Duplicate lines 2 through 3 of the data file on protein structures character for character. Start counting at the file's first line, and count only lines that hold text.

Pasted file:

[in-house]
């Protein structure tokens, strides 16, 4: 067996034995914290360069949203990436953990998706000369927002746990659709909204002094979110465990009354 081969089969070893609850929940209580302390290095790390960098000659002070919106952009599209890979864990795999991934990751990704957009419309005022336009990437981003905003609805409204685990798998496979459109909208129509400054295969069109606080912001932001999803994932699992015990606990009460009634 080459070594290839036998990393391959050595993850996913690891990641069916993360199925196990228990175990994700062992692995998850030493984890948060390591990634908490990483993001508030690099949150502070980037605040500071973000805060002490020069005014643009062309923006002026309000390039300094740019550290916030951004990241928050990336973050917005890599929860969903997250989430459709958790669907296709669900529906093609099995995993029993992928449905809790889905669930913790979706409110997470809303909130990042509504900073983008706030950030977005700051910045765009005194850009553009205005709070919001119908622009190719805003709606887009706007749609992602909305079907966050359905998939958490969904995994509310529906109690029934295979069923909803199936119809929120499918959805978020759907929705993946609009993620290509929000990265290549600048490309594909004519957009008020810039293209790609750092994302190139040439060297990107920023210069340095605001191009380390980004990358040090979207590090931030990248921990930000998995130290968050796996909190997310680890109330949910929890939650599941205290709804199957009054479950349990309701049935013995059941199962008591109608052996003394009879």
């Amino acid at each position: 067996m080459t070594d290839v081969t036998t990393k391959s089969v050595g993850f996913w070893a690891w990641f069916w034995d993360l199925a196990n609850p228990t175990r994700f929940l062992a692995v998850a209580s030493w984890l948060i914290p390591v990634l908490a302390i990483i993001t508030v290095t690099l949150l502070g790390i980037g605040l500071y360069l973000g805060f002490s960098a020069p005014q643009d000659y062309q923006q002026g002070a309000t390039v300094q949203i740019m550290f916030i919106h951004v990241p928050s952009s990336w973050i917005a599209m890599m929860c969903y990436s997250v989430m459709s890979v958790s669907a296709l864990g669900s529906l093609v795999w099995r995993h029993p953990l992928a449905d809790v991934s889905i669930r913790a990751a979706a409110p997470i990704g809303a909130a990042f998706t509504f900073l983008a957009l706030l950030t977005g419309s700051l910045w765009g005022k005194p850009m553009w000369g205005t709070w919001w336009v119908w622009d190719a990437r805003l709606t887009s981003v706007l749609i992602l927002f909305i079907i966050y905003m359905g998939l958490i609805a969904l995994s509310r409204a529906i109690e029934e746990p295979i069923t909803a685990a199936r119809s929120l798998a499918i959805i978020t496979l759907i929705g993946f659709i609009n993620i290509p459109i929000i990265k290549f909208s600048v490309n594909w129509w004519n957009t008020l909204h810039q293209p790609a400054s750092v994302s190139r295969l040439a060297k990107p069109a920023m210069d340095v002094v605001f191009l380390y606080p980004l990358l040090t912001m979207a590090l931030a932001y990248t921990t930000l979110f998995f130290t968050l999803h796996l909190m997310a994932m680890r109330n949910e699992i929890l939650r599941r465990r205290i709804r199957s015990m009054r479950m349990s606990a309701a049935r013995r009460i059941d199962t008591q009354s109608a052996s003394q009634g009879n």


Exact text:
């Protein structure tokens, strides 16, 4: 067996034995914290360069949203990436953990998706000369927002746990659709909204002094979110465990009354 081969089969070893609850929940209580302390290095790390960098000659002070919106952009599209890979864990795999991934990751990704957009419309005022336009990437981003905003609805409204685990798998496979459109909208129509400054295969069109606080912001932001999803994932699992015990606990009460009634 080459070594290839036998990393391959050595993850996913690891990641069916993360199925196990228990175990994700062992692995998850030493984890948060390591990634908490990483993001508030690099949150502070980037605040500071973000805060002490020069005014643009062309923006002026309000390039300094740019550290916030951004990241928050990336973050917005890599929860969903997250989430459709958790669907296709669900529906093609099995995993029993992928449905809790889905669930913790979706409110997470809303909130990042509504900073983008706030950030977005700051910045765009005194850009553009205005709070919001119908622009190719805003709606887009706007749609992602909305079907966050359905998939958490969904995994509310529906109690029934295979069923909803199936119809929120499918959805978020759907929705993946609009993620290509929000990265290549600048490309594909004519957009008020810039293209790609750092994302190139040439060297990107920023210069340095605001191009380390980004990358040090979207590090931030990248921990930000998995130290968050796996909190997310680890109330949910929890939650599941205290709804199957009054479950349990309701049935013995059941199962008591109608052996003394009879």
């Amino acid at each position: 067996m080459t070594d290839v081969t036998t990393k391959s089969v050595g993850f996913w070893a690891w990641f069916w034995d993360l199925a196990n609850p228990t175990r994700f929940l062992a692995v998850a209580s030493w984890l948060i914290p390591v990634l908490a302390i990483i993001t508030v290095t690099l949150l502070g790390i980037g605040l500071y360069l973000g805060f002490s960098a020069p005014q643009d000659y062309q923006q002026g002070a309000t390039v300094q949203i740019m550290f916030i919106h951004v990241p928050s952009s990336w973050i917005a599209m890599m929860c969903y990436s997250v989430m459709s890979v958790s669907a296709l864990g669900s529906l093609v795999w099995r995993h029993p953990l992928a449905d809790v991934s889905i669930r913790a990751a979706a409110p997470i990704g809303a909130a990042f998706t509504f900073l983008a957009l706030l950030t977005g419309s700051l910045w765009g005022k005194p850009m553009w000369g205005t709070w919001w336009v119908w622009d190719a990437r805003l709606t887009s981003v706007l749609i992602l927002f909305i079907i966050y905003m359905g998939l958490i609805a969904l995994s509310r409204a529906i109690e029934e746990p295979i069923t909803a685990a199936r119809s929120l798998a499918i959805i978020t496979l759907i929705g993946f659709i609009n993620i290509p459109i929000i990265k290549f909208s600048v490309n594909w129509w004519n957009t008020l909204h810039q293209p790609a400054s750092v994302s190139r295969l040439a060297k990107p069109a920023m210069d340095v002094v605001f191009l380390y606080p980004l990358l040090t912001m979207a590090l931030a932001y990248t921990t930000l979110f998995f130290t968050l999803h796996l909190m997310a994932m680890r109330n949910e699992i929890l939650r599941r465990r205290i709804r199957s015990m009054r479950m349990s606990a309701a049935r013995r009460i059941d199962t008591q009354s109608a052996s003394q009634g009879n």